tential of −60 mV, and recorded both the electrophysiological
signals and the optical signals. Fitting the electrophysiological and
and end of the pulse (τON, phys= 139 ± 0.2 μs, τON, optical= 138 ±
14μs,τOFF, phys=142±0.4μs,τOFF, optical=147±19μs),showing
that VF2.4.Cl and related sensors do not introduce any detectable
lag in their fluorescence response to voltage, consistent with
a PeT-based mechanism for voltage sensing (Fig. 2 A and B).
The fluorescence response of VF2.4.Cl to voltage changes is
insensitive to the excitation wavelength, as is true for PeT-based
probes, such as fluo-3 and Calcium Green-1. We assayed the
wavelength dependence of VF2.4.Cl by changing the excitation
wavelength in 5-nm steps and determined that the fluorescence
response of VF2.4.Cl to a 100-mV depolarization from a holding
potential of −60 mV varied only about 15% when testing
wavelengths from 445 to 500 nm (Fig. 2C). In comparison, di-4-
ANEPPS varies by nearly 100% over its excitation spectrum (32),
and the PeT-based Ca2+sensor, Calcium Green-1, varies by
∼20% (SI Appendix, Fig. S3). These comparisons show that the
wavelength independence of the voltage sensitivity is more
consistent with PeT than a wavelength-shifting mechanism, such
as electrochromism or solvatochromism (a wavelength shift be-
cause of alteration in local solvation).
PeT-based molecular wire sensors do not affect neuronal ex-
citability by capacitative loading. We injected hyperpolarizing
current into the Retzius cells of leech ganglia preparations and
compared the time constants for these voltage steps in ganglia
under different dye loading conditions. The ganglia were stained
with dye at three times the working concentration [either VF2.1.
Cl or diSBA-C4-(3) (14)] and compared with unloaded cells. The
presence of the translocating dye oxonol 413 substantially
increases the capacitative load on the membrane, as measured by
the increase in the RC time constant for the hyperpolarizing
injection (Fig. 2D). On the other hand, ganglia loaded with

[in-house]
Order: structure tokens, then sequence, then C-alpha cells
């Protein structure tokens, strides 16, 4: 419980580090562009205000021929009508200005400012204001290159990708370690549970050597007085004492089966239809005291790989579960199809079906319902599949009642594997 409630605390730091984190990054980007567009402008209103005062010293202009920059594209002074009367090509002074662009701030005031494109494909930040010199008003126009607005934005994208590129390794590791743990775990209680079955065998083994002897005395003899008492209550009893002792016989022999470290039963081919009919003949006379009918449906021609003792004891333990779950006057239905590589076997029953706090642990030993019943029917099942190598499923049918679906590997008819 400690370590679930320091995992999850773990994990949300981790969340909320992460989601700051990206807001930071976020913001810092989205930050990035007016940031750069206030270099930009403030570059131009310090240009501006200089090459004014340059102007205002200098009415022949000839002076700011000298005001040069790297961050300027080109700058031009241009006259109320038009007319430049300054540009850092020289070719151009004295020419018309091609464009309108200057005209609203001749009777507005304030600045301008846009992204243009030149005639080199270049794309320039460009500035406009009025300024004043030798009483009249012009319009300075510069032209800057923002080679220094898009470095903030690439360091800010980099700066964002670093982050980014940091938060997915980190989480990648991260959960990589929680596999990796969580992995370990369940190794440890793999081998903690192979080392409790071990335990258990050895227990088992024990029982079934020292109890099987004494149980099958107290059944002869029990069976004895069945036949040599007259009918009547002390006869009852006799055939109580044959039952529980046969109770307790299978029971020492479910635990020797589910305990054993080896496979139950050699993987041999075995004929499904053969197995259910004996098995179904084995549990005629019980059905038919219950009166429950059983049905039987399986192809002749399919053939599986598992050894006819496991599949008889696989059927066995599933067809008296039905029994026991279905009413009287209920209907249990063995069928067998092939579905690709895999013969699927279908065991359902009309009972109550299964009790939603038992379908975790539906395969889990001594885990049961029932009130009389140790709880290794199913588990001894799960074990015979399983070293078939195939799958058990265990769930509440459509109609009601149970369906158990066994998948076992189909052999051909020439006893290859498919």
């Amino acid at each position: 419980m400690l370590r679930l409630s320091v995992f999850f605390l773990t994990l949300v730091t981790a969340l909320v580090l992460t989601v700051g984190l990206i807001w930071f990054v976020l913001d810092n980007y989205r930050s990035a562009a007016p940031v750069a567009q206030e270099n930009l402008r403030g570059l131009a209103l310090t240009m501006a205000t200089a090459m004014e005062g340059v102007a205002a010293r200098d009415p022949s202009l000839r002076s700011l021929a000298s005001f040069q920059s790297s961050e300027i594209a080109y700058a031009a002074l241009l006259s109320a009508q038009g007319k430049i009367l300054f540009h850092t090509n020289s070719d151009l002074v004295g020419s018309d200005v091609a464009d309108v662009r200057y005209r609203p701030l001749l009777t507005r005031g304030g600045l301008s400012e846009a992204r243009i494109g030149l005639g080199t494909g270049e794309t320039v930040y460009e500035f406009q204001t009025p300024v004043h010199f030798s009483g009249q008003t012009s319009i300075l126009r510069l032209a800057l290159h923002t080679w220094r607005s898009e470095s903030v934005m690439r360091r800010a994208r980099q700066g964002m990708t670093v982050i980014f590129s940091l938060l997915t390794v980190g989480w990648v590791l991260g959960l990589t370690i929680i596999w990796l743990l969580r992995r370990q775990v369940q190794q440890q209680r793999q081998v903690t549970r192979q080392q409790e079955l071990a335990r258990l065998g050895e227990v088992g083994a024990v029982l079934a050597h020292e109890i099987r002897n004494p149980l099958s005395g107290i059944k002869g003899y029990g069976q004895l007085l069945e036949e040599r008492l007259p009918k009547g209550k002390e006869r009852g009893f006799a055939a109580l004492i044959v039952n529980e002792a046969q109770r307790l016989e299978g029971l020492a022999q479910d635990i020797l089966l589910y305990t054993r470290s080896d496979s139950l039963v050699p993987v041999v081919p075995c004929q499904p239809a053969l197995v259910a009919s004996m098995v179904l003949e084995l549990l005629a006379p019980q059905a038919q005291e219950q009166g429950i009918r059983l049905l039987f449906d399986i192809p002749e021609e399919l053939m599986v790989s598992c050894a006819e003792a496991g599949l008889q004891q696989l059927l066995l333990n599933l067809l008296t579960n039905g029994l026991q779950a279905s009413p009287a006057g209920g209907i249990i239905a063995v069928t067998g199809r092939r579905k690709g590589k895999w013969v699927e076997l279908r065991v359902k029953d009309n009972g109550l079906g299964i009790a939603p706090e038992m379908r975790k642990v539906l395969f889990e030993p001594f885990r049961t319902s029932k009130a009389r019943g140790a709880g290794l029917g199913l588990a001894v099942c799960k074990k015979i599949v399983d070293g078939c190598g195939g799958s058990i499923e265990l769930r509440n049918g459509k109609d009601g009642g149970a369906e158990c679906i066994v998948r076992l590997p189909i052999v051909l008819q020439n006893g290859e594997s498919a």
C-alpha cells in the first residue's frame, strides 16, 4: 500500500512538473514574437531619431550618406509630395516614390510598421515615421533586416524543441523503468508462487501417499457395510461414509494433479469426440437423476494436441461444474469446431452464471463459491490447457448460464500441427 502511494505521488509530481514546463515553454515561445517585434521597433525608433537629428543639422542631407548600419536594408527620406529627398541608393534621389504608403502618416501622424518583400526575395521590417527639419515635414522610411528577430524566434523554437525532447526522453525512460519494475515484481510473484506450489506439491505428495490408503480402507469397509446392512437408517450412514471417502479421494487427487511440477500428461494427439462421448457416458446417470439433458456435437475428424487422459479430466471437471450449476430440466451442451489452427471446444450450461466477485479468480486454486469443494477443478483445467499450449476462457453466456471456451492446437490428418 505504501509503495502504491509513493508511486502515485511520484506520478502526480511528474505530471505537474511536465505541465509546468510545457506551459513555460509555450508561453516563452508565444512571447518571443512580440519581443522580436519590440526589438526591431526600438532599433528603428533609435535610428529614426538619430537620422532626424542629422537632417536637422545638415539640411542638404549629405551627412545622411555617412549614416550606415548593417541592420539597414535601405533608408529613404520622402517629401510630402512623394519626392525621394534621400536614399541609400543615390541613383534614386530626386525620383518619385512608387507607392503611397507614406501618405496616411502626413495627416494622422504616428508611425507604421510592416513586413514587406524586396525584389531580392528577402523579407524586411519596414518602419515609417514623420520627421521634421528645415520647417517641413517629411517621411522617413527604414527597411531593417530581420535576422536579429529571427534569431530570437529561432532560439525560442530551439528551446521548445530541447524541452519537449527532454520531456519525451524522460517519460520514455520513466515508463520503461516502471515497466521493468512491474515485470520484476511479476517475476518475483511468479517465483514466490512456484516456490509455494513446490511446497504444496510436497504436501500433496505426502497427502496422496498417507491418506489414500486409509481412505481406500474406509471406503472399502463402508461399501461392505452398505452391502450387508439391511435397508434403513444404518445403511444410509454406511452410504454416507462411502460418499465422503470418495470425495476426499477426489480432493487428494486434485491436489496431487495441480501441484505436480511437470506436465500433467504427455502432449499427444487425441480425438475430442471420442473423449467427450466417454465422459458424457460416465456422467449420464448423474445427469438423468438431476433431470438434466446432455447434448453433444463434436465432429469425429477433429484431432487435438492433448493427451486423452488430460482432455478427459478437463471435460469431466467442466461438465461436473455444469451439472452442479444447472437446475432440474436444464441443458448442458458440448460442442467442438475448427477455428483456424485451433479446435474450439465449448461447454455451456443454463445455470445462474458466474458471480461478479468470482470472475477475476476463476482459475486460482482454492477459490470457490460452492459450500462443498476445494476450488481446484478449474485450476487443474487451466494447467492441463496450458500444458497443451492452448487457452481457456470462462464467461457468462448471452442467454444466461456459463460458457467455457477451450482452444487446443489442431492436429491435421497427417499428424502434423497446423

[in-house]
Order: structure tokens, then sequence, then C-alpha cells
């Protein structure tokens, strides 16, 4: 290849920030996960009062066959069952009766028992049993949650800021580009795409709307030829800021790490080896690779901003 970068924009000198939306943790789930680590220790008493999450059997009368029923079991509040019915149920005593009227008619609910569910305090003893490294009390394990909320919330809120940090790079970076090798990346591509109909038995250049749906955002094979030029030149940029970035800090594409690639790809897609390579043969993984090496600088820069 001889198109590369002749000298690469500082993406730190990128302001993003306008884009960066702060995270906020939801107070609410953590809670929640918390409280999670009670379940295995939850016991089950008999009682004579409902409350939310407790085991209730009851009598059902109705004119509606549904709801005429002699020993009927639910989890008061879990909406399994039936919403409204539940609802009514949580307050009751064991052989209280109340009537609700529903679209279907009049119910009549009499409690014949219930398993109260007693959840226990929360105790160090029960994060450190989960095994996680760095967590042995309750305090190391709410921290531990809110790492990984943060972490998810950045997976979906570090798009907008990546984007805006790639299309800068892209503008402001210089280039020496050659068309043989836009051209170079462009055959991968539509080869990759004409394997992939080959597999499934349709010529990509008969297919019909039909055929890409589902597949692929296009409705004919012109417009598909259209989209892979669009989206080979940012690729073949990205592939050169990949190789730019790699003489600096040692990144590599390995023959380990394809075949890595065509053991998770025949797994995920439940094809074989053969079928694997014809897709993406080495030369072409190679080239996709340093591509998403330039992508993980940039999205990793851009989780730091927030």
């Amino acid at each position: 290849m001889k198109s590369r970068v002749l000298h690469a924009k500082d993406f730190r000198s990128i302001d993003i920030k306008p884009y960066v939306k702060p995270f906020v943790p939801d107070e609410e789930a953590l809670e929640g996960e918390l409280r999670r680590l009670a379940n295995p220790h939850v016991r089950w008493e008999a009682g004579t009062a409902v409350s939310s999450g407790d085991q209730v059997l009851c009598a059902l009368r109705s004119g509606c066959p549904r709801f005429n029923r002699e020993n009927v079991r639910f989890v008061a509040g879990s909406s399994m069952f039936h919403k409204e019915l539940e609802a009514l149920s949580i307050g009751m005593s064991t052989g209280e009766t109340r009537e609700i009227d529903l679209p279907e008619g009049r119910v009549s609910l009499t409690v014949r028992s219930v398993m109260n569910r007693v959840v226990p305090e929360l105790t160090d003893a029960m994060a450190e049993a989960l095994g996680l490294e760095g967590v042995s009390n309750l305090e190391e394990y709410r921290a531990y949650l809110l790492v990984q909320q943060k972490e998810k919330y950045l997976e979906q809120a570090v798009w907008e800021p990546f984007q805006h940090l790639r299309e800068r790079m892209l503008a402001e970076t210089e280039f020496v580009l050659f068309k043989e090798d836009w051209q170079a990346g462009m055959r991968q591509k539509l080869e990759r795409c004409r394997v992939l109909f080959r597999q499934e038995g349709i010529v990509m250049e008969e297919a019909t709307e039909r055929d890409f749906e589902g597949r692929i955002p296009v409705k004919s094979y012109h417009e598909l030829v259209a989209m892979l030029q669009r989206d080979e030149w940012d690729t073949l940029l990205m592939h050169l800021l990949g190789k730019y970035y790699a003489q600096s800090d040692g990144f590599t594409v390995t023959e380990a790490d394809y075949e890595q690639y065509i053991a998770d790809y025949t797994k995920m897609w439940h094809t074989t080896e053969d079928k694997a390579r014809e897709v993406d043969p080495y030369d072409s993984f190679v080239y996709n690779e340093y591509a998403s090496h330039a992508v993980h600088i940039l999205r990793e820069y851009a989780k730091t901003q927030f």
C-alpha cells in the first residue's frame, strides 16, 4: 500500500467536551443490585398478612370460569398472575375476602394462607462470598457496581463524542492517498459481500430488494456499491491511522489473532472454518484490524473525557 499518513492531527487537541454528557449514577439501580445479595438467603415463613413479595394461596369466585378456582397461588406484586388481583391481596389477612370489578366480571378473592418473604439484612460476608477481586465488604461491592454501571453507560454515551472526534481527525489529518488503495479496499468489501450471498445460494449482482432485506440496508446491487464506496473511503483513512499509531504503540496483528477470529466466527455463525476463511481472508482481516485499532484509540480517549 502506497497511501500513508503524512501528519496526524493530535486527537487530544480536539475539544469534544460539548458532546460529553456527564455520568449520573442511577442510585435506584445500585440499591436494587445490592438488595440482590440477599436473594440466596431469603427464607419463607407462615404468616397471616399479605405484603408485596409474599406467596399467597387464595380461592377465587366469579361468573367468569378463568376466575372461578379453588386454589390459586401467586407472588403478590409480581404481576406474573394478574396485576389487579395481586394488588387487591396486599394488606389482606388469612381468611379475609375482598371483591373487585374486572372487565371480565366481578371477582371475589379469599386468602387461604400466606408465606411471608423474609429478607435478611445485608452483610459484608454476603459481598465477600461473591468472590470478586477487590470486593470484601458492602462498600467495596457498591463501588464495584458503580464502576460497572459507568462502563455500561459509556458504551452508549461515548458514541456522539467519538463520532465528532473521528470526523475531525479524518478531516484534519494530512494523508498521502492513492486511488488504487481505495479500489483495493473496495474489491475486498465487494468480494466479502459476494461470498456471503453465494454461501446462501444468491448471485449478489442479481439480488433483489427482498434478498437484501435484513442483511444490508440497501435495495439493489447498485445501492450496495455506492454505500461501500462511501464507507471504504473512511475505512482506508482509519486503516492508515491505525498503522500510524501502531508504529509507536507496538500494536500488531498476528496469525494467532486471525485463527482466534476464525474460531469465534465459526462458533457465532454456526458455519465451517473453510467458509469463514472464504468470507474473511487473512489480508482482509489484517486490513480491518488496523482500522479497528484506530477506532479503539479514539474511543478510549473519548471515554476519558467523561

VF2.1.Cl show no difference from control cells, demonstrating
that molecular wire sensors place negligible capacitative load on
the cell (Fig. 2D), confirming the predictions of the SI Appendix.
Detection of Action Potentials by VF2.4.Cl in Mammalian Neurons. To
assess whether VF probes can detect action potentials in single
trials, we used cultured rat hippocampal neurons. Bath applica-
tion of 2 μM VF2.4.Cl showed bright cell staining limited to the
cell membranes of neurons and their support cells (Fig. 3A). We
then injected current into a neuron under whole-cell patch-clamp
mode to trigger single action potentials and used a high-speed,
back-illuminated EMCCD camera to track fast optical signals
from VF2.4.Cl, enabling us to resolve action potentials in neurons
in single sweeps (Fig. 3B). The optical trace matched the physi-
ology trace and gave about a 20% ΔF/F increase in fluorescence
and a 16:1 signal-to-noise ratio (SNR) in a single trial. The fact
that VF2.4.Cl detected action potentials without spike-timed av-
eraging suggests the possibility of measuring spontaneous action
potentials in neurons at sites away from the recording pipette.
Monitoring Spontaneous Activity in Leech Ganglia with VF2.1.Cl. A
more stringent test of the usefulness of the PeT-based VSD is to
determine whether it can accurately measure subthreshold ac-
tivity in heterogeneous preparations. For this test we used leech
ganglia, because their neurons have been well studied using both
VF2.4.Cl fluorescence during a series of voltage steps to +100 or −100 from a holding potential of −60 mV (40-mV increments). (C) Fractional changes in VF2.4.
Cl fluorescence from B plotted against membrane potential for voltage changes from a holding potential of −60 mV. Each datapoint represents three to four
separate measurements. Error bars are SEM.
Characterization of VF sensors in HEK cells. (A) Confocal image of HEK 293 cells stained with 2 μM VF2.4.Cl. (Scale bar, 20 μm.) (B) Fractional changes in
| www.pnas.org/cgi/doi/10.1073/pnas.1120694109Miller et al.
electrophysiological and other VSD recordings (14, 33–35). We
isolated a midbody ganglion and stained it with VF2.1.Cl for 15
min at 22 °C (Fig. 3C). Insertion of a sharp electrode (25 MΩ)
into a Retzius cell to enabled recording of its spontaneous ac-
tivity while simultaneously recording the fluorescence signals
from the same cell. When sampling at a rate of 50 Hz, the optical
recording (Fig. 3D, red trace) faithfully followed the sub-
threshold fluctuations in the electrical recording (black trace).
The optically recorded spikes are truncated as a result of